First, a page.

Corneal Transplant

Corneal Transplants:

A corneal transplant is defined as the removal of a portion of a diseased cornea and replacing it with a new section from a donor cornea.

What is the cornea?

The cornea is a transparent tissue that is dome-shaped covering the front of each eye. It is the “windscreen” of the eye.
The cornea is made up of five layers. It normally does not contain any blood vessel and is a clear and smooth surface. It is important that the cornea remains clear to allow light to pass through the eye.

Who needs a corneal transplant?

A corneal transplant is required for:

  • Scarring of the cornea from infection, disease or trauma
  • Warping, distortion and thinning of cornea from conditions such as keratoconus where the cornea.
  • Hereditary corneal conditions which reduce corneal clarity such as Fuchs’ Endothelial Dystrophy.

What is Fuchs’ endothelial corneal dystrophy?

Fuchs’ dystrophy is a degenerative hereditary disease that affects the innermost layer of cells in the cornea known as the endothelium. The endothelium is the layer of cells responsible for maintaining levels of fluid in the cornea. The purpose of the endothelium is to maintain a clear cornea for optimal vision by pumping out excess fluid which can cause corneal swelling.

It is usually an inherited condition although as it presents later in life, often people are unaware that it has affected other family members.

As Fuchs’ dystrophy progresses, swelling in the cornea can lead to blisters at the front of the cornea, known as bullous keratopathy, which can be very painful.


  • Blurred vision on waking as a result of fluid that has collected in the cornea whilst sleeping. As the excess fluid evaporates during the day the vision becomes clearer and the swelling reduces;
  • Sensitivity to light;
  • Fluctuations in vision;
  • The appearance of haloes around lights; and
  • A gritty or rough sensation in the eye, with significant pain in more advanced cases.


  • The use of hypertonic saline to help remove excess fluid build up.
  • Glaucoma eye drops if intraocular pressures are high to stop further damage to the corneal endothelium.
  • Corneal transplantation, of which there are several different types.

Types of corneal transplant:

Penetrating Keratoplasty(PK) (full thickness)

A full thickness corneal transplantation is where the damaged cornea is removed and a new donor cornea is sutured in place using very fine stitches.

The surgery may be performed under local anaesthesia with sedation, or very occasionally under general anaesthesia. It normally takes 60 – 90 minutes.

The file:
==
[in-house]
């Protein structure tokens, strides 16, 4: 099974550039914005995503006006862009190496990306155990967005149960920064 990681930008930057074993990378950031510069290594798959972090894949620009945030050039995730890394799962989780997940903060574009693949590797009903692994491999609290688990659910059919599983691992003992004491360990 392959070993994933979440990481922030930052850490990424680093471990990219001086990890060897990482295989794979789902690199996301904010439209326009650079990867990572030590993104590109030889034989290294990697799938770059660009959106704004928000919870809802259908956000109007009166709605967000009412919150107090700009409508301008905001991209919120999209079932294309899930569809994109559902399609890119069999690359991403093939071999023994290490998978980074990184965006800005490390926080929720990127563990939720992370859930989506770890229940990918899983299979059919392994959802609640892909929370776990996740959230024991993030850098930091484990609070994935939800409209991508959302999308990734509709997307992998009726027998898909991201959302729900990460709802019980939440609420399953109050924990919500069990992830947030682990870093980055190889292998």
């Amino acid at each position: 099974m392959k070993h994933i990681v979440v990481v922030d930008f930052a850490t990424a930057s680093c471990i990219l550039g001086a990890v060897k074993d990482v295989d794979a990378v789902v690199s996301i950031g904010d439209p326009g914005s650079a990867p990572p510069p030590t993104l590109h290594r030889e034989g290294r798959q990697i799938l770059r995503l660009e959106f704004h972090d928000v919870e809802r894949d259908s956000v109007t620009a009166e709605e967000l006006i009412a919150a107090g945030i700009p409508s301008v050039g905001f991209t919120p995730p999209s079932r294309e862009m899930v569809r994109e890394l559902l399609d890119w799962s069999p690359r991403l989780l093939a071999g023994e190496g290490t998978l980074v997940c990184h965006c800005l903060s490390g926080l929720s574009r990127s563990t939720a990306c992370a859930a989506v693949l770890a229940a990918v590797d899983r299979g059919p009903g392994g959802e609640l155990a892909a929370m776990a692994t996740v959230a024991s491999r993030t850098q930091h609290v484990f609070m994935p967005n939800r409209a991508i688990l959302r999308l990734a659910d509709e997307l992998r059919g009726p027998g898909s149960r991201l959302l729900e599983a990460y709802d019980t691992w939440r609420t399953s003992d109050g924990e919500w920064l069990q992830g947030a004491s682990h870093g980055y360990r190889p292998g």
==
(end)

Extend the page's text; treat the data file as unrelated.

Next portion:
Cataract surgery may be performed at the same time if required.

Recovery to stable vision normally takes 18 months or longer.

DSEK (Descemets’ Stripping Endothelial Keratoplasty)

The diseased endothelial layer of the cornea is replaced rather that the full thickness of the cornea, such as in the case of Fuchs’ Endothelial Dystrophy. This surgery is called “Descemets’ Stripping Endothelial Keratoplasty” or “DSEK”. The goal is to remove the minimum amount of corneal tissue and replace it with healthy donor tissue to resolve the oedema (or swelling) of the cornea and restore vision.

The operation is performed under assisted local anaesthesia, this means that whilst patients are awake they are given sedation and are generally unaware of the operation going on around them.

A single small incision, similar to that used for cataract surgery is made, and the diseased endothelial layer of the cornea is removed. The healthy donor endothelium and back layer of the donor cornea is then placed through the incision. The initial incision is then closed with several stitches and the procedure is completed. A small air bubble is left inside the eye to help position the donor transplant tissue. Following the surgery the facing the ceiling. The air bubble is simply absorbed by the body and disappears over about 5 days.

Advantages of this procedure include:

  • Fewer sutures which causes smaller changes in astigmatism less need for strong spectacles   following surgery;
  • A stronger eye, as the incision into the eye is much smaller than with a penetrating keratoplasty;
  • A lower risk of rejection as less corneal donor tissue has been used.
  • Recovery in vision is quicker, approximately 3 – 6 months.

As with all transplant surgery, there is a risk of rejection or failure of the transplant in both the early and late stages after the surgery. If this occurs, repeat grafting either with a repeat DSEK transplantation procedure or repeat full thickness corneal transplant may be necessary.

DMEK (Descemets Membrane Endothelial Keratoplasty)

This is the newest type of partial thickness corneal transplant. Only the enothelial cells and the membrane holding the endothelial cells in place are transplanted, which is only about 20 micrometers thick.

It is a technique using small incision. The patient's original cornea is left mostly intact, it replaced only the damaged corneal endothelial cells which are on a membrane which is

The advantages include:

  • Minimally invasive
  • An even more rapid visual recovery
  • A better chance of attaining 6/6 or 20/20 vision than with DSEK or PK surgery.

DMEK surgery is not suitable for all cases of endothelial disease. Because of the delicate nature of the surgery, occasionally multiple procedures to attach the donor cornea may be required.